anthony: is to recognize all of that platform. All of that power that five ▁x delivers to

394
00:28:45,673 –> 00:28:50,645
anthony: those data engineers is an important part, but not the entire solution. It’s that

395
00:28:50,795 –> 00:28:53,998
anthony: human who can really look at that uniqueness that

396
00:28:54,482 –> 00:28:58,403
anthony: becomes that critical link and five really helping that organation achieve

397
00:28:58,553 –> 00:29:00,088
anthony: everything possibly do.

398
00:29:00,088 –> 00:29:05,560
tarush: yet you know, our is very much in, you know, getting started as a data engineer when

399
00:29:05,560 –> 00:29:08,446
tarush: it was recognised as a profession and I remember Maxim.

400
00:29:10,999 –> 00:29:15,236
tarush: The the Guyt, a B and B wrote this super famous articlecause. it was called the Rise

401
00:29:15,320 –> 00:29:19,808
tarush: of the data engineer and that was such an inspiring. There was such an inspiring

402
00:29:20,041 –> 00:29:24,195
tarush: article which sort spoke about this new field which did engineering, and how every

403
00:29:24,362 –> 00:29:28,917
tarush: company is going really need it. and you know, in some ways like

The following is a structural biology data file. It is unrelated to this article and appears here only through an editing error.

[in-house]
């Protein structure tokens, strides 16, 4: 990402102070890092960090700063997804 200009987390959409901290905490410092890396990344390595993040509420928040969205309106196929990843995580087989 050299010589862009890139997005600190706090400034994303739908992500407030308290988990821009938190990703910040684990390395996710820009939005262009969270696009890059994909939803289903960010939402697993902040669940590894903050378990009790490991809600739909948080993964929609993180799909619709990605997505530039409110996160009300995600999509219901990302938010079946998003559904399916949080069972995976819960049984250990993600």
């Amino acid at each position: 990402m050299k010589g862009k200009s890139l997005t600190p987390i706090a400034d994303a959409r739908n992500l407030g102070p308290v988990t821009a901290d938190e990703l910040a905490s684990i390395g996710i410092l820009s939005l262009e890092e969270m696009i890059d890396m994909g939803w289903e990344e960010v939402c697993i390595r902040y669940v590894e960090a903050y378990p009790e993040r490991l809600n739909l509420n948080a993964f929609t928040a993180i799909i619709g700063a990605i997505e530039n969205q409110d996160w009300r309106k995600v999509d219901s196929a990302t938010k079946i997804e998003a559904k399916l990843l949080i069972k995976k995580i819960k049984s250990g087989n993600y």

404
00:29:30,769 –> 00:29:34,122
tarush: what we are building. If you look at five acts and the people were hiring right, we

405
00:29:34,289 –> 00:29:39,727
tarush: hire data engineers and our goal is really hard to commodize this and offered as a

406
00:29:39,878 –> 00:29:44,365
tarush: mass market service to help you know any business at that stage where they need

407
00:29:44,599 –> 00:29:51,005
tarush: this. So it’s you know, I really do resonate with your analogy of

408
00:29:52,674 –> 00:29:54,275
tarush: you know, solving all of those

409
00:29:55,560 –> 00:30:00,999
tarush: all of the challenges in data engineering today and really giving them superpows so

410
00:30:01,166 –> 00:30:05,403
tarush: that we can start to imped them across all of these businesses globally and give

411
00:30:05,553 –> 00:30:08,356
tarush: them the right tool to give the companies the right tos to work with these

412
00:30:08,439 –> 00:30:14,529
tarush: engineers, because the skill set they bring in terms of data hygiene, data quality,

413
00:30:14,762 –> 00:30:18,116
tarush: building or building the right foundations for you to